So, today we are going to use very simple meditation and mindfulness to kind of tap into and bring awareness to the different parts of our identity. Now this is not meant to be comprehensive–certainly there a multitude of ways that we can define ourselves and different aspects of identity. But for our purposes, we are going to focus in on 4 aspects of the Self. These are: mental, emotional, physical, and spiritual.
Now as we move through these, I am going to actually have you use meditation as we go. Why do we use meditation? Because meditation allows us to tap into this deeper self, this Higher wisdom that’s available to us through this meditative state. We find this state by dropping into the body. When I ask you to drop into the body, here’s what that means.
Close the eyes, soften the gaze.
Deepen the breath
Clear the mind–bring the focus into the breath and the experience of the body.
With eyes closed, you might take 3 deep slow breaths, sending the breath all the way down to the space just below your belly button. Try to even out the inhale and the exhale, and to find a pause at the top of the breath, and the bottom of the breath. Allow the breath to clear the mind, to let your total focus simply follow the breath.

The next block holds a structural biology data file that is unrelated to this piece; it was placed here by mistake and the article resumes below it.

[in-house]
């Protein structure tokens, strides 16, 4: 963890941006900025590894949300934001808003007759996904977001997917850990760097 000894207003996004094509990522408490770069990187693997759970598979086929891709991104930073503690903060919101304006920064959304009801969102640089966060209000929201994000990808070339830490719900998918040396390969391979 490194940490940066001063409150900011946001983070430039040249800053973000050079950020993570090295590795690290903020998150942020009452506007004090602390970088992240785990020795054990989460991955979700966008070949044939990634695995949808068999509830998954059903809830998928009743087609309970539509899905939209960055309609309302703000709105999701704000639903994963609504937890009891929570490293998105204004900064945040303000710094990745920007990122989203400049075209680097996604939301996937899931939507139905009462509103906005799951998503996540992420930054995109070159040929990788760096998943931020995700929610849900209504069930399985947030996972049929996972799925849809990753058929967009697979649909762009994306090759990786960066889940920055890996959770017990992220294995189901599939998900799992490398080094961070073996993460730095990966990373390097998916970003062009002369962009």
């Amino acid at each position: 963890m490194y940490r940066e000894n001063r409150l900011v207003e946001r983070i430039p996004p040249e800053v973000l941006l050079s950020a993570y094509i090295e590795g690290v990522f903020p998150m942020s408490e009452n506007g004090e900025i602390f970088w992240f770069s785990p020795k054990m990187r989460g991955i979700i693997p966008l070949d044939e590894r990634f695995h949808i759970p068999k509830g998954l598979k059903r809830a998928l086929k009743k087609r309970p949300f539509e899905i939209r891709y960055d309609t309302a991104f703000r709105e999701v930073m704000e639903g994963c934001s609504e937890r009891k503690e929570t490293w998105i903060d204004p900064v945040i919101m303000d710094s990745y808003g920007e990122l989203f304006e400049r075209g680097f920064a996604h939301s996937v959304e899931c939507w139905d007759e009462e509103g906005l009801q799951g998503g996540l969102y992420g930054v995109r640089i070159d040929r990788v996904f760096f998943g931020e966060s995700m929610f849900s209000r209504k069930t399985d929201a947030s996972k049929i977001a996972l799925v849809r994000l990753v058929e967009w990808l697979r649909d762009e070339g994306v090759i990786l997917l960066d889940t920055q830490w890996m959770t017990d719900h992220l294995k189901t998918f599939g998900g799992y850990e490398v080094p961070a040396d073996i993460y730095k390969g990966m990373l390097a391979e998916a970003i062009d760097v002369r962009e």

See how that feels? One of my favorite things about a mindful approach to meditation is that it’s so simple. It’s so easy! Even ONE conscious breath can be a meditation, can shift the way I am moving through a moment.
So remember this is a PRACTICE–not a destination. We’re building muscle memory, so when we’re faced with a challenge, a difficulty, a stress, we intuitively turn to these simple tools that help us move through whatever we are experiencing in a more skillful, mindful way.
So let’s use this space we’ve created to bring some awareness and curiosity to these different aspects of self. And what I really want you to explore and consider, is:
Which part of you is driving in your life right now?